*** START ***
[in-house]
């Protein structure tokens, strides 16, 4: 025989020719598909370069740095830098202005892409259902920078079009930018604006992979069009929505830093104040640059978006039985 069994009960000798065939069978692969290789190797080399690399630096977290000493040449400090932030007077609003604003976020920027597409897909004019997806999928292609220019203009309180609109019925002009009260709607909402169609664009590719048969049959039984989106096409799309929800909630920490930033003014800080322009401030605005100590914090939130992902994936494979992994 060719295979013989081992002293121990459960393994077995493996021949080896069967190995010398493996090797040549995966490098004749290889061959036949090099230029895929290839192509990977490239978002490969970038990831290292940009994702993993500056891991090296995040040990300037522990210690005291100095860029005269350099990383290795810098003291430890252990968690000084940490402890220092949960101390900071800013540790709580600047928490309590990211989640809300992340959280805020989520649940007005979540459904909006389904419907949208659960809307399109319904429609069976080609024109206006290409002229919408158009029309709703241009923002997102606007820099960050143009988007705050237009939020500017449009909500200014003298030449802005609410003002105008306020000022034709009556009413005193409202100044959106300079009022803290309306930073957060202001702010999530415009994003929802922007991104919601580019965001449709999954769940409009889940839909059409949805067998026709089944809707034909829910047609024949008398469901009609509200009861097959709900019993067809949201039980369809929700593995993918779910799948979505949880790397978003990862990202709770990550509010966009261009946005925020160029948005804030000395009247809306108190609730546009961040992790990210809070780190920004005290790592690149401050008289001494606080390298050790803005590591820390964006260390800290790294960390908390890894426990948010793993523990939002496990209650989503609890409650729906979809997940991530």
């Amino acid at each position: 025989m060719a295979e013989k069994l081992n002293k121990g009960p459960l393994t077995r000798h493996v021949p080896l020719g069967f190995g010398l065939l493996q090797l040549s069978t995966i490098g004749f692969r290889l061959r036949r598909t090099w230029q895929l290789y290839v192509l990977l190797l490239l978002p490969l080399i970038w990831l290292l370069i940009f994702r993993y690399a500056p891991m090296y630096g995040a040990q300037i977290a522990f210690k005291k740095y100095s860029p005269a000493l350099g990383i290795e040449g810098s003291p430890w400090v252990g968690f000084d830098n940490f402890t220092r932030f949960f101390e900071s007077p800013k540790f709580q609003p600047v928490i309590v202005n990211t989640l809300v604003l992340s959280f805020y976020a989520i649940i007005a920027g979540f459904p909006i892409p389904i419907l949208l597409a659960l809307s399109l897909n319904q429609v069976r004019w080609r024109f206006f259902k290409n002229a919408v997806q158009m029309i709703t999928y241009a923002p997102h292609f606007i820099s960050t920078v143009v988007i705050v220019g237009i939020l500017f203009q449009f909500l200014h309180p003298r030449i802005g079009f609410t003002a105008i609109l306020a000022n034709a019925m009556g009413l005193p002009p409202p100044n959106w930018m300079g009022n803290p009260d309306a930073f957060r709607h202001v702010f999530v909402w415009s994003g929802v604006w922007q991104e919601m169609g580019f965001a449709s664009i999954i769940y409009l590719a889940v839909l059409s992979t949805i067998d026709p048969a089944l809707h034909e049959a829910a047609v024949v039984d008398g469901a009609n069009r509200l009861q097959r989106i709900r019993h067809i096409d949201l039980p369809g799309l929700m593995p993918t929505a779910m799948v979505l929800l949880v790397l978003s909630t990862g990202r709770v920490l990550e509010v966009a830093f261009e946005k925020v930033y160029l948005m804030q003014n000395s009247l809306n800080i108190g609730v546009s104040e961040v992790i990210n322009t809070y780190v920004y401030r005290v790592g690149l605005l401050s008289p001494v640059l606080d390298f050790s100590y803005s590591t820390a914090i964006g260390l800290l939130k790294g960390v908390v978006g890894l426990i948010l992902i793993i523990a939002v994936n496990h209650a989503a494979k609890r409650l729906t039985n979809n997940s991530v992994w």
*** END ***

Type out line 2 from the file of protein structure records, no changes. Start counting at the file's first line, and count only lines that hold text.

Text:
């Protein structure tokens, strides 16, 4: 025989020719598909370069740095830098202005892409259902920078079009930018604006992979069009929505830093104040640059978006039985 069994009960000798065939069978692969290789190797080399690399630096977290000493040449400090932030007077609003604003976020920027597409897909004019997806999928292609220019203009309180609109019925002009009260709607909402169609664009590719048969049959039984989106096409799309929800909630920490930033003014800080322009401030605005100590914090939130992902994936494979992994 060719295979013989081992002293121990459960393994077995493996021949080896069967190995010398493996090797040549995966490098004749290889061959036949090099230029895929290839192509990977490239978002490969970038990831290292940009994702993993500056891991090296995040040990300037522990210690005291100095860029005269350099990383290795810098003291430890252990968690000084940490402890220092949960101390900071800013540790709580600047928490309590990211989640809300992340959280805020989520649940007005979540459904909006389904419907949208659960809307399109319904429609069976080609024109206006290409002229919408158009029309709703241009923002997102606007820099960050143009988007705050237009939020500017449009909500200014003298030449802005609410003002105008306020000022034709009556009413005193409202100044959106300079009022803290309306930073957060202001702010999530415009994003929802922007991104919601580019965001449709999954769940409009889940839909059409949805067998026709089944809707034909829910047609024949008398469901009609509200009861097959709900019993067809949201039980369809929700593995993918779910799948979505949880790397978003990862990202709770990550509010966009261009946005925020160029948005804030000395009247809306108190609730546009961040992790990210809070780190920004005290790592690149401050008289001494606080390298050790803005590591820390964006260390800290790294960390908390890894426990948010793993523990939002496990209650989503609890409650729906979809997940991530």